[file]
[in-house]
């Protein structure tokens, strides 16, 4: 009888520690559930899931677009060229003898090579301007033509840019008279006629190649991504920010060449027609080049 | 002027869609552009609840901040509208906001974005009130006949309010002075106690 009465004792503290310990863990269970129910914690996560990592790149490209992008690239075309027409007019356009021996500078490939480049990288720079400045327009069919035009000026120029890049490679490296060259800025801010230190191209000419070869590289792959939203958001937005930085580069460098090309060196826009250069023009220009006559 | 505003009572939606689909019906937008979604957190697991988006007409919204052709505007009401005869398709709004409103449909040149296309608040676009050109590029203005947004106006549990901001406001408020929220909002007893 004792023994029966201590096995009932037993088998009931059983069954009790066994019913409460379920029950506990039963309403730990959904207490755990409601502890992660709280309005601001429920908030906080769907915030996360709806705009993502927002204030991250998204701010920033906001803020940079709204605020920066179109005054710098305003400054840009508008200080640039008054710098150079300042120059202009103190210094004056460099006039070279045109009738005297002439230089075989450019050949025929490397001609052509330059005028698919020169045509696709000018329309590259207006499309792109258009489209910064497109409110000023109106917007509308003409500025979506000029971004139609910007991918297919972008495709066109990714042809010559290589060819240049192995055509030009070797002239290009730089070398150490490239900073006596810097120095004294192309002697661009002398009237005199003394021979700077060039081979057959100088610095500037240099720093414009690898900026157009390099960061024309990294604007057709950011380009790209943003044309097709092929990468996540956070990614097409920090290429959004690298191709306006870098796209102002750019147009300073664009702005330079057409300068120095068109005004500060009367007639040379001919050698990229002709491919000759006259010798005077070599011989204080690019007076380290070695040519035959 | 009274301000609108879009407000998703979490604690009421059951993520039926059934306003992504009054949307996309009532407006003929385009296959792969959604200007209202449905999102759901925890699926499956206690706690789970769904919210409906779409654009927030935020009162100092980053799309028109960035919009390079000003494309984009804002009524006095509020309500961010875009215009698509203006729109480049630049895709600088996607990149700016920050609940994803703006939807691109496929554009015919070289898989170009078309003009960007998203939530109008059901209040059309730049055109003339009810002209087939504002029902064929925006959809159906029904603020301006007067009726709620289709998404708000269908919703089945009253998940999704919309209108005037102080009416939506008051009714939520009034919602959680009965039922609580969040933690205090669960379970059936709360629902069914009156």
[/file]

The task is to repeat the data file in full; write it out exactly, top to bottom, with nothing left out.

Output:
[in-house]
């Protein structure tokens, strides 16, 4: 009888520690559930899931677009060229003898090579301007033509840019008279006629190649991504920010060449027609080049 | 002027869609552009609840901040509208906001974005009130006949309010002075106690 009465004792503290310990863990269970129910914690996560990592790149490209992008690239075309027409007019356009021996500078490939480049990288720079400045327009069919035009000026120029890049490679490296060259800025801010230190191209000419070869590289792959939203958001937005930085580069460098090309060196826009250069023009220009006559 | 505003009572939606689909019906937008979604957190697991988006007409919204052709505007009401005869398709709004409103449909040149296309608040676009050109590029203005947004106006549990901001406001408020929220909002007893 004792023994029966201590096995009932037993088998009931059983069954009790066994019913409460379920029950506990039963309403730990959904207490755990409601502890992660709280309005601001429920908030906080769907915030996360709806705009993502927002204030991250998204701010920033906001803020940079709204605020920066179109005054710098305003400054840009508008200080640039008054710098150079300042120059202009103190210094004056460099006039070279045109009738005297002439230089075989450019050949025929490397001609052509330059005028698919020169045509696709000018329309590259207006499309792109258009489209910064497109409110000023109106917007509308003409500025979506000029971004139609910007991918297919972008495709066109990714042809010559290589060819240049192995055509030009070797002239290009730089070398150490490239900073006596810097120095004294192309002697661009002398009237005199003394021979700077060039081979057959100088610095500037240099720093414009690898900026157009390099960061024309990294604007057709950011380009790209943003044309097709092929990468996540956070990614097409920090290429959004690298191709306006870098796209102002750019147009300073664009702005330079057409300068120095068109005004500060009367007639040379001919050698990229002709491919000759006259010798005077070599011989204080690019007076380290070695040519035959 | 009274301000609108879009407000998703979490604690009421059951993520039926059934306003992504009054949307996309009532407006003929385009296959792969959604200007209202449905999102759901925890699926499956206690706690789970769904919210409906779409654009927030935020009162100092980053799309028109960035919009390079000003494309984009804002009524006095509020309500961010875009215009698509203006729109480049630049895709600088996607990149700016920050609940994803703006939807691109496929554009015919070289898989170009078309003009960007998203939530109008059901209040059309730049055109003339009810002209087939504002029902064929925006959809159906029904603020301006007067009726709620289709998404708000269908919703089945009253998940999704919309209108005037102080009416939506008051009714939520009034919602959680009965039922609580969040933690205090669960379970059936709360629902069914009156």